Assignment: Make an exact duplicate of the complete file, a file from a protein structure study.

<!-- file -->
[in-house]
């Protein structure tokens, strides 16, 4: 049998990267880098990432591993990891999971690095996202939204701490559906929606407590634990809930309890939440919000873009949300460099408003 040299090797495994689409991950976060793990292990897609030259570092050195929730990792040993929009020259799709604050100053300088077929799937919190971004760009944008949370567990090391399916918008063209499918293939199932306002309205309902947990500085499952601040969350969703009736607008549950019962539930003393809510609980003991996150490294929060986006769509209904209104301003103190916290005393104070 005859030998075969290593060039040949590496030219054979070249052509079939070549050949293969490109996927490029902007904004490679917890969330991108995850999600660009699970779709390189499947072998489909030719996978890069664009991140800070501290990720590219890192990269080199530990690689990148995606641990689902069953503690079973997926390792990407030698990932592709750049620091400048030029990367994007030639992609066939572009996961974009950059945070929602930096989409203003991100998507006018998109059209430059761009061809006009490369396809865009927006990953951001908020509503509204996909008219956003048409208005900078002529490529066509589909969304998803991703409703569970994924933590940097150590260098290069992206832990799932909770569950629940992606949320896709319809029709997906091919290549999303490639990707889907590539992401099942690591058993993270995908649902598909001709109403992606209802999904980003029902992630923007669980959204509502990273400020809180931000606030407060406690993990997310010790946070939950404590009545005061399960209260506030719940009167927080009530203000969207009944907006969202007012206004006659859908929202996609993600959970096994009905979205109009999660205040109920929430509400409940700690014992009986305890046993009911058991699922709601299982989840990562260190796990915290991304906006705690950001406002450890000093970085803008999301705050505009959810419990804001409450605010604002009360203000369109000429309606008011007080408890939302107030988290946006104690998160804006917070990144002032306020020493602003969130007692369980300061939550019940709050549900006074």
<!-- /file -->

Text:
[in-house]
């Protein structure tokens, strides 16, 4: 049998990267880098990432591993990891999971690095996202939204701490559906929606407590634990809930309890939440919000873009949300460099408003 040299090797495994689409991950976060793990292990897609030259570092050195929730990792040993929009020259799709604050100053300088077929799937919190971004760009944008949370567990090391399916918008063209499918293939199932306002309205309902947990500085499952601040969350969703009736607008549950019962539930003393809510609980003991996150490294929060986006769509209904209104301003103190916290005393104070 005859030998075969290593060039040949590496030219054979070249052509079939070549050949293969490109996927490029902007904004490679917890969330991108995850999600660009699970779709390189499947072998489909030719996978890069664009991140800070501290990720590219890192990269080199530990690689990148995606641990689902069953503690079973997926390792990407030698990932592709750049620091400048030029990367994007030639992609066939572009996961974009950059945070929602930096989409203003991100998507006018998109059209430059761009061809006009490369396809865009927006990953951001908020509503509204996909008219956003048409208005900078002529490529066509589909969304998803991703409703569970994924933590940097150590260098290069992206832990799932909770569950629940992606949320896709319809029709997906091919290549999303490639990707889907590539992401099942690591058993993270995908649902598909001709109403992606209802999904980003029902992630923007669980959204509502990273400020809180931000606030407060406690993990997310010790946070939950404590009545005061399960209260506030719940009167927080009530203000969207009944907006969202007012206004006659859908929202996609993600959970096994009905979205109009999660205040109920929430509400409940700690014992009986305890046993009911058991699922709601299982989840990562260190796990915290991304906006705690950001406002450890000093970085803008999301705050505009959810419990804001409450605010604002009360203000369109000429309606008011007080408890939302107030988290946006104690998160804006917070990144002032306020020493602003969130007692369980300061939550019940709050549900006074």